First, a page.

Fascia is connective tissue that provides support and protection through the whole body. Fascia envelopes all the organs, blood vessels, nerves and muscles of the body. Muscle and fascia cannot be separated. Fascia can become restricted and adhered due to trauma, inflammatory responses, surgical procedures, overuse or inactivity and emotional stress. These restrictions often result in pain, muscle tension and decreased blood flow to the area.
Myofascial release techniques aim to release and mobilize the adhesions. Myofascial stretching in one area of the body can be felt in and affect other areas of the body.
Myofascial release involves applying gentle sustained pressure into the fascial restrictions to eliminate pain and restore motion. The therapist uses a gentle traction into the restricted fascia resulting in heat and increased blood flow in the area. This allows the body’s inherent ability for self correction to return. The therapist’s hands moves slowly through the layers of the fascia waiting at each barrier until there is a softening of the tissue.
~is a hands on technique
~involves manipulating the fascial connective tissue using mostly mild and gentle stretching
~is done on the skin without oils
~is profoundly relaxing, and deepening
Myofascial Release results in,
~increased postural alignment
~increased body awareness
~increased flexibility and strength
~feeling more balanced physically, mentally and emotionally
Evaluation and treatment work best if you bring a pair of shorts and a workout top to change into.
Fascia is tough connective tissue with a tensile strength of 2000 lb’s per square inch, it spreads through the body in an interconnected web. Fascia surrounds organs, nerves, and blood vessels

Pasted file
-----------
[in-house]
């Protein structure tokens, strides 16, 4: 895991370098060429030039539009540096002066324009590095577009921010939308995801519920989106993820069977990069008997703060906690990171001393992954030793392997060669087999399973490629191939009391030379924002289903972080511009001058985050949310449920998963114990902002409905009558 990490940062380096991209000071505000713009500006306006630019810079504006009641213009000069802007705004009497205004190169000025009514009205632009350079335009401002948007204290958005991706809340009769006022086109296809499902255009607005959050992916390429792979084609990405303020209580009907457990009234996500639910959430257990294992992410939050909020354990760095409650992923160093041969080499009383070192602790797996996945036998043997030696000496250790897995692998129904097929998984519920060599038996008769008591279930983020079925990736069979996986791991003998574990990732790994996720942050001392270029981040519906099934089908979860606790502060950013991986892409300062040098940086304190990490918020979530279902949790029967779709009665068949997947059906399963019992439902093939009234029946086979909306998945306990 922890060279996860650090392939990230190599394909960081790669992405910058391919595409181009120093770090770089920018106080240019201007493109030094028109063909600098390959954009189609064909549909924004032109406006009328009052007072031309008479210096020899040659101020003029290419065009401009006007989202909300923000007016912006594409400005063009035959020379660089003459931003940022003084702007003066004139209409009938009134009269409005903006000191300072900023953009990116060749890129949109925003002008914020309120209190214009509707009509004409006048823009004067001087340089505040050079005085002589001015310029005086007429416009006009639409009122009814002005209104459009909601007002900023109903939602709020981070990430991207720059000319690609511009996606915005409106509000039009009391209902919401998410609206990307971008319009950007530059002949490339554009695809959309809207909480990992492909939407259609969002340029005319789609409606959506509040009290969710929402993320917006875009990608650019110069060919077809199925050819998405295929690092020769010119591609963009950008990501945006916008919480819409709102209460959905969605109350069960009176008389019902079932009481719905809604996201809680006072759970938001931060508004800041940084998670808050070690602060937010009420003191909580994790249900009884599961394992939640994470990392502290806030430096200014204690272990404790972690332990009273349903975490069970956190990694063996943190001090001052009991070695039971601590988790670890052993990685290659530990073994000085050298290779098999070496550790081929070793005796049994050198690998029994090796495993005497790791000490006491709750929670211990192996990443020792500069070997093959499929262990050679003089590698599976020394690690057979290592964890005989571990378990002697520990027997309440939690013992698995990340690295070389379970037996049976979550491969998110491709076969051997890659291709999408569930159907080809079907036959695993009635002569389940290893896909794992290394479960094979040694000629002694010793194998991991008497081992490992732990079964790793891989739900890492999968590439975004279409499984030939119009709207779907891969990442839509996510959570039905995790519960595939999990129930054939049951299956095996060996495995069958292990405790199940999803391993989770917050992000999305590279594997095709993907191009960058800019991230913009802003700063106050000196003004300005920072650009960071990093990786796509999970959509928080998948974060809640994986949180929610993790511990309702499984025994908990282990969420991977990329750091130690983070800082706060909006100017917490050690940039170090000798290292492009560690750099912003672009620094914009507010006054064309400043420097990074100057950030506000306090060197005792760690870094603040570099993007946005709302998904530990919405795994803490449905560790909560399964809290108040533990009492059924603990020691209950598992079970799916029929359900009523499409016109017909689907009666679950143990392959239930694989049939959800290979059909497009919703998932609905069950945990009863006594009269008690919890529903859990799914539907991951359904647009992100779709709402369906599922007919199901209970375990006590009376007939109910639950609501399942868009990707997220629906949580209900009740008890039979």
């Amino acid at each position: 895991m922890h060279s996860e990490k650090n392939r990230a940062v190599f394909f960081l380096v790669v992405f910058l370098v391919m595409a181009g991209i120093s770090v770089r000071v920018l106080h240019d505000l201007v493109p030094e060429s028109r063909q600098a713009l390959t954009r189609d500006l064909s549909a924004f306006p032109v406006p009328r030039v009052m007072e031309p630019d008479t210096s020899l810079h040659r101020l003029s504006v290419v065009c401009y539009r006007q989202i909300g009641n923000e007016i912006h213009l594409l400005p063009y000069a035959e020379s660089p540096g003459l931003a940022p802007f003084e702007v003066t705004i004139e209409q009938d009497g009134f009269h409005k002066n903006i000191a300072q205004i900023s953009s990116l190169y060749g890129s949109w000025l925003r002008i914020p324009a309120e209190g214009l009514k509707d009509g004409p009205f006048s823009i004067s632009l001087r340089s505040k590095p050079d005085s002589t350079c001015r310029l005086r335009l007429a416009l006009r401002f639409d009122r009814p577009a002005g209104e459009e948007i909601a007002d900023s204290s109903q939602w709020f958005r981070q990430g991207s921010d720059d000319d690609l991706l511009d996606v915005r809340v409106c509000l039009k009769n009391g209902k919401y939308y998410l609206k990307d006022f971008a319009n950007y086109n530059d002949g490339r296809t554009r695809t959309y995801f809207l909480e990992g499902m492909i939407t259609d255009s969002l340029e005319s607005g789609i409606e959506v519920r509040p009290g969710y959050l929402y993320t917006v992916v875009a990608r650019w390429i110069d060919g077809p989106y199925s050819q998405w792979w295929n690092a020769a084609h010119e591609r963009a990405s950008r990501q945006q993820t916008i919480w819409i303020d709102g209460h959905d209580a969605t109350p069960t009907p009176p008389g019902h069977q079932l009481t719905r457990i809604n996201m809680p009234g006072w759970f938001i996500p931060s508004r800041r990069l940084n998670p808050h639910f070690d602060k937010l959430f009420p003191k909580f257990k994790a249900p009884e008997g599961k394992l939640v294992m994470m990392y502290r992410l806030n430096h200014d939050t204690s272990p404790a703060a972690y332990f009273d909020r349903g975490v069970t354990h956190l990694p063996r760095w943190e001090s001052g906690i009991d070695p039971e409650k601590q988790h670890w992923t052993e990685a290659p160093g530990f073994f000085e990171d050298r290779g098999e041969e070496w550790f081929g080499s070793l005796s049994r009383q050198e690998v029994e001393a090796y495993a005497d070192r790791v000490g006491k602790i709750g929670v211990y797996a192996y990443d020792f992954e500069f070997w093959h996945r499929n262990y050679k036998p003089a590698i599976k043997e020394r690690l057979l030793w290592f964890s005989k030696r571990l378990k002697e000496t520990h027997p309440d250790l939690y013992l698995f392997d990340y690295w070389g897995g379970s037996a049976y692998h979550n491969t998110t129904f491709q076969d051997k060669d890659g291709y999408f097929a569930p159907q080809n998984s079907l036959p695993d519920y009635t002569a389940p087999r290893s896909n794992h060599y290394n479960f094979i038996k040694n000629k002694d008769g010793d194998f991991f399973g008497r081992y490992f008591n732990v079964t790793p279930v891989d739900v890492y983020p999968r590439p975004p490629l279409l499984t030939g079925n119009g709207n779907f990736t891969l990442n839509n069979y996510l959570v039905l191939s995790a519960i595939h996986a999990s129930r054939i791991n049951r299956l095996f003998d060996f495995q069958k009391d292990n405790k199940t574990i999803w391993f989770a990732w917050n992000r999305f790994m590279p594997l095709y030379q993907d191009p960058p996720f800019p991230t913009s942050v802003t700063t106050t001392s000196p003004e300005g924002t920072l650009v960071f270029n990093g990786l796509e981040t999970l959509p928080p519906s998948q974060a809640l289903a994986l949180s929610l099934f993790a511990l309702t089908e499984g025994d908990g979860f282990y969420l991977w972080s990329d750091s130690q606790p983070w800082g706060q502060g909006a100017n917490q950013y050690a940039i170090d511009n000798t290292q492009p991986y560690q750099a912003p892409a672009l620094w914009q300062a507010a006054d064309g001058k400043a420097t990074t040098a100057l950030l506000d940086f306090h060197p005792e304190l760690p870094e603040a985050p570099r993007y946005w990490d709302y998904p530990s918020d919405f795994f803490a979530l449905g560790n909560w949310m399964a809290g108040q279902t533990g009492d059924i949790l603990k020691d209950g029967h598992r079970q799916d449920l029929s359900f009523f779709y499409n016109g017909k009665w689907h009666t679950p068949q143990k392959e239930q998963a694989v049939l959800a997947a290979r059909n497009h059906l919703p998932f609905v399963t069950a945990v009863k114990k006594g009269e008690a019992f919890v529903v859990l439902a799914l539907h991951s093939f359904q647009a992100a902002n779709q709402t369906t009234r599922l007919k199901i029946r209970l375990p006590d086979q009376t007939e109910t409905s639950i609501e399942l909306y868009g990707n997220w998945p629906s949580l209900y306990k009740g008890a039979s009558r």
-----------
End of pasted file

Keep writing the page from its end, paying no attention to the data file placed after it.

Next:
and infuses muscle down to the cellular level. Fascia made up of collagen and elastin supported in a gelatinous matrix.
Fascia responds to trauma, physical or emotional. Chronic poor posture and inflammation creates tension in the fascia causing it to stiffen. Fascia is essentially an interconnected web, hardened fascia pulls into other areas much like when you pull the threads on a sweater causing all the other threads to organize along the lines of tension. This can create bizarre symptoms such as pain, tingling or burning some distance from the originally affected area. The strong fascia binds down on pain sensitive structures like nerves and blood vessels. The body loses it’s flexibility and orientation in space, the body then becomes compromised so it needs more energy just to stay upright and function. As this process continues, stress may not be as easily managed, and chronic pain can set in.
Evaluating for fascial restrictions includes,
~a visual assessment in standing, sitting, lying and while moving
~a tactile assessment of the tissues while treating
~asking for feedback from the client about connected areas felt during treatment